Hospital, Health Care, Prefabrication, Shipping Containers, Modular Construction, COVID-19, Pandemic, Air Quality, HEPA, Negative Pressure Isolation
Broad Sustainable Buildings
This is the way you mix shipping container transport tech with spaces that work for human beings.
Shipping containers changed the world; because of their standard sizes and those little corner castings, they can move stuff around the world quickly and cheaply. But as we noted in an earlier post on a hospital made of shipping containers, they are not a very good size for people, and certainly not for an Intensive Care Unit (ICU).
That's why this new "Restackable COVID Hospital" developed and built by Broad Sustainable Building is so interesting. It is transported as if it was a shipping container and then folds out to make larger spaces. They are not shipping a lot of air; the 3D stuff like the beds, bathrooms are in the core, while the circulation spaces are enclosed by the 2D panels.
I can't overstress the significance of this, and not because I have been saying that this is how it should be done literally for decades, from back when I was in architecture school. Because to reiterate, it adapts the transportability of shipping containers to real human needs, in this case, a working hospital. Here's their iconic timelapse video of the assembly of the hospital in Mungyeong, South Korea.
"Seoul National University has signed the contract with BROAD Group on 8th, March. The turnkey project is delivered less than 30 days after contract-signing while construction is finished in only 2 days. Once equipped with medical devices and sickbeds, the hospital can put into operation immediately on April 1st."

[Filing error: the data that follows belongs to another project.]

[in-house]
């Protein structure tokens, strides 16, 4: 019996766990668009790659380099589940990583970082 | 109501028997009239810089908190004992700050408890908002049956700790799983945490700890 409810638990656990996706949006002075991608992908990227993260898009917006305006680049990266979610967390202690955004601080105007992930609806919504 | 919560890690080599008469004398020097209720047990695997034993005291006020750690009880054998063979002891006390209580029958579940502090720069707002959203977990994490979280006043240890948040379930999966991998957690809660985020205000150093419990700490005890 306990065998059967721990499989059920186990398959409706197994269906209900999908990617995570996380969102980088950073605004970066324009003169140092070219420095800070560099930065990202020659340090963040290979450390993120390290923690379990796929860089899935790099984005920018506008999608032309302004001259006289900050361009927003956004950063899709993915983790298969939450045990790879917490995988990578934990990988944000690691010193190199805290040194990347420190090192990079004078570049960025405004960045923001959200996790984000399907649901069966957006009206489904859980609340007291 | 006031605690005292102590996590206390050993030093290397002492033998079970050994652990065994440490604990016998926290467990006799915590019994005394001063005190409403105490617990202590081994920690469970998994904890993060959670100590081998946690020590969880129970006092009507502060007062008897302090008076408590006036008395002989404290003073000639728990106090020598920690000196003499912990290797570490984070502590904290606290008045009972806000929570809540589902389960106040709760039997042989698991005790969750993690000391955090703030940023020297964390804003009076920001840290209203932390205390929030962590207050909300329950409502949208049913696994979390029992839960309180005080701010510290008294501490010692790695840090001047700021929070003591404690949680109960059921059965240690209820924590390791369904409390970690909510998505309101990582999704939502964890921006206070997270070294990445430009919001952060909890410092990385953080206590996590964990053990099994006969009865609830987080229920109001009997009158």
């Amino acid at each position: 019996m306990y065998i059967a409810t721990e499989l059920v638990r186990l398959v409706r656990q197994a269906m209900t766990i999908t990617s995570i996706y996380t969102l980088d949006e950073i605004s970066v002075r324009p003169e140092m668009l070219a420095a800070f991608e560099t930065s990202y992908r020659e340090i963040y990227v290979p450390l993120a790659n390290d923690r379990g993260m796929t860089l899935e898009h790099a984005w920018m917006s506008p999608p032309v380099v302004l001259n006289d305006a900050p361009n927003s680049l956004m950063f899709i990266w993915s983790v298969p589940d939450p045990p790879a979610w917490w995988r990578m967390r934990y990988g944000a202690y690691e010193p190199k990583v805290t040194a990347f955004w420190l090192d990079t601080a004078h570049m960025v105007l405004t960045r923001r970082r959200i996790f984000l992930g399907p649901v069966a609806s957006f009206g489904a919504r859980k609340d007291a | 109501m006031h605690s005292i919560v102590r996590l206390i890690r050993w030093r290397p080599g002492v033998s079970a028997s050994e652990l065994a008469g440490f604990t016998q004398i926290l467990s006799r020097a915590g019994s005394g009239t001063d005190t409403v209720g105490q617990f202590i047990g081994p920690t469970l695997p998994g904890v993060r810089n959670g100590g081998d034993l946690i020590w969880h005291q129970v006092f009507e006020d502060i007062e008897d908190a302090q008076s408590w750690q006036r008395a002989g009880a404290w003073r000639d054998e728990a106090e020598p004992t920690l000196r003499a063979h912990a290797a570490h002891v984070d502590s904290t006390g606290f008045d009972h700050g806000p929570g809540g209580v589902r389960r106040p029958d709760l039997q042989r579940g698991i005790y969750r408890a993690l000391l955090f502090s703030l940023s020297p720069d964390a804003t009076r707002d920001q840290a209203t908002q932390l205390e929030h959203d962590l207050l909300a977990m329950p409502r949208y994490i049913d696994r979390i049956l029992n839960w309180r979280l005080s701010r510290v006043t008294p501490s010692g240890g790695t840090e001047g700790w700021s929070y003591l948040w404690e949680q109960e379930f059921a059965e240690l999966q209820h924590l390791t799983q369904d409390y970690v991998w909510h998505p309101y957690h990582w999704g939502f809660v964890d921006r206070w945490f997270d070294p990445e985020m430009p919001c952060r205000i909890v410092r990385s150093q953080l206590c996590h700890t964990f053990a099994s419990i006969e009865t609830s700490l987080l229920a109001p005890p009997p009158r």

Broad Sustainable Buildings is known to TreeHugger for its prefabricated building systems that famously built 30 story hotels in two weeks and the world's tallest 57 storey prefab in a few months. I was their guest in Changsha for a few weeks and became a big fan of their building system.
I was not so convinced a few years ago when I first saw their BCore CTS panel, a structural sandwich made out of two stainless steel panels separated by stainless steel tubes. Broad claimed that they would "trigger a global and unprecedented lightweight structural material revolution," significantly reduce embodied and operating energy, and being made from stainless steel, " the theoretical service life can reach 10,000 years." It would be fun plugging that into Life Cycle Analysis programs.
But now, these BCore panels look very interesting indeed. As Daniel Zhang of Broad explained to TreeHugger, "The strength comes from the higher weight to strength ratio, the little tubes does all the shear wall, compression work."
First of all, they made the construction of the units really fast, signing a contract on March 8 and delivering on March 27. According to Li Shuai of Broad, "We have to complete all the project from design, production, transportation, construction, installation and commissioning in 20 days."
Another feature of the design is that these units are restackable, "which means stories of the hospital can be added later according to their requirements. Designs of the foundation have been taken into consideration at the beginning. Owing to this, the hospital could be more multifunctional in the future."
The key to solving the shipping container dimension problem is to build the box specifically for the purpose, which is why this one has such a high ceiling, and to unfold the walls so that you can get up to 4.5 m (14.75 feet) inside. That's a dimension you can work with.
Most of our coverage of Broad has been related to their structural systems, but Chairman Zhang Yue actually built the company as a supplier of giant absorption chillers and air conditioning systems, and it produces a lot of air handling and filtration equipment. So they have figured out how to do a ventilation system that maintains negative air pressure in all of the patient rooms more efficiently than conventional systems.
NPI stands for Negative Pressure Isolation. It is an isolation technique used in hospitals and medical centers to prevent cross-contamination from room to room. It includes a ventilation that generates negative pressure to allow air to flow into the isolation room but not escape from the room, as air will naturally flow from areas with higher pressure to areas with lower pressure, thereby preventing contaminated air from escaping the room. This technique is used to isolate patients with airborne contagious diseases such as tuberculosis, i